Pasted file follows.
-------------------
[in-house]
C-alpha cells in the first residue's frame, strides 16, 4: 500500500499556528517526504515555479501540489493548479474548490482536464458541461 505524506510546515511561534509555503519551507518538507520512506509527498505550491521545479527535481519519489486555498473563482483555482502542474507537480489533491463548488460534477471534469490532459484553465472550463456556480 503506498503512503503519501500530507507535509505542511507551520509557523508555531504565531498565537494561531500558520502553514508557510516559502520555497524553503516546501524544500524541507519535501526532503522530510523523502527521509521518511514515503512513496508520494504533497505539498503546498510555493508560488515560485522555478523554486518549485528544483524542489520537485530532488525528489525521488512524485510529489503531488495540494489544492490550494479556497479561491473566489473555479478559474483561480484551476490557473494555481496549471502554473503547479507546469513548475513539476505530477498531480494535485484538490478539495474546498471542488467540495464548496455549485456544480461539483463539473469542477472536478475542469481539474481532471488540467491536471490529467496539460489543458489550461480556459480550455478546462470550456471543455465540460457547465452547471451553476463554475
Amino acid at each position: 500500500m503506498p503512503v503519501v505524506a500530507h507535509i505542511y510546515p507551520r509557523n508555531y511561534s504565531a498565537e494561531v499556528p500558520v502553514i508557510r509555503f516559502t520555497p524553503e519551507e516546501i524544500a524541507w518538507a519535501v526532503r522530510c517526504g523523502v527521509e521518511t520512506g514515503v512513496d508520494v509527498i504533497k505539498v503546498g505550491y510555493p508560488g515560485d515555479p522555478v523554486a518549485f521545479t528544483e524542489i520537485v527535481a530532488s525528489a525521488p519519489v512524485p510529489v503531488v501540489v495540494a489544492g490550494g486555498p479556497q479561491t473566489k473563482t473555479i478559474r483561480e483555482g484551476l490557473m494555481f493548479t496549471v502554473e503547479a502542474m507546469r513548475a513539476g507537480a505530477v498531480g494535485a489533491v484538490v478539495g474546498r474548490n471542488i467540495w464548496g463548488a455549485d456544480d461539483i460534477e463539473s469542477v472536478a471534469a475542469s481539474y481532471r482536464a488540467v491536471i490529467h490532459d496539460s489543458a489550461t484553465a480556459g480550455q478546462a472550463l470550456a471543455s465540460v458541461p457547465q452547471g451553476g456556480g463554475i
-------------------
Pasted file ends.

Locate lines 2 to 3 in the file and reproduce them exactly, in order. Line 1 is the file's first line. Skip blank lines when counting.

C-alpha cells in the first residue's frame, strides 16, 4: 500500500499556528517526504515555479501540489493548479474548490482536464458541461 505524506510546515511561534509555503519551507518538507520512506509527498505550491521545479527535481519519489486555498473563482483555482502542474507537480489533491463548488460534477471534469490532459484553465472550463456556480 503506498503512503503519501500530507507535509505542511507551520509557523508555531504565531498565537494561531500558520502553514508557510516559502520555497524553503516546501524544500524541507519535501526532503522530510523523502527521509521518511514515503512513496508520494504533497505539498503546498510555493508560488515560485522555478523554486518549485528544483524542489520537485530532488525528489525521488512524485510529489503531488495540494489544492490550494479556497479561491473566489473555479478559474483561480484551476490557473494555481496549471502554473503547479507546469513548475513539476505530477498531480494535485484538490478539495474546498471542488467540495464548496455549485456544480461539483463539473469542477472536478475542469481539474481532471488540467491536471490529467496539460489543458489550461480556459480550455478546462470550456471543455465540460457547465452547471451553476463554475
Amino acid at each position: 500500500m503506498p503512503v503519501v505524506a500530507h507535509i505542511y510546515p507551520r509557523n508555531y511561534s504565531a498565537e494561531v499556528p500558520v502553514i508557510r509555503f516559502t520555497p524553503e519551507e516546501i524544500a524541507w518538507a519535501v526532503r522530510c517526504g523523502v527521509e521518511t520512506g514515503v512513496d508520494v509527498i504533497k505539498v503546498g505550491y510555493p508560488g515560485d515555479p522555478v523554486a518549485f521545479t528544483e524542489i520537485v527535481a530532488s525528489a525521488p519519489v512524485p510529489v503531488v501540489v495540494a489544492g490550494g486555498p479556497q479561491t473566489k473563482t473555479i478559474r483561480e483555482g484551476l490557473m494555481f493548479t496549471v502554473e503547479a502542474m507546469r513548475a513539476g507537480a505530477v498531480g494535485a489533491v484538490v478539495g474546498r474548490n471542488i467540495w464548496g463548488a455549485d456544480d461539483i460534477e463539473s469542477v472536478a471534469a475542469s481539474y481532471r482536464a488540467v491536471i490529467h490532459d496539460s489543458a489550461t484553465a480556459g480550455q478546462a472550463l470550456a471543455s465540460v458541461p457547465q452547471g451553476g456556480g463554475i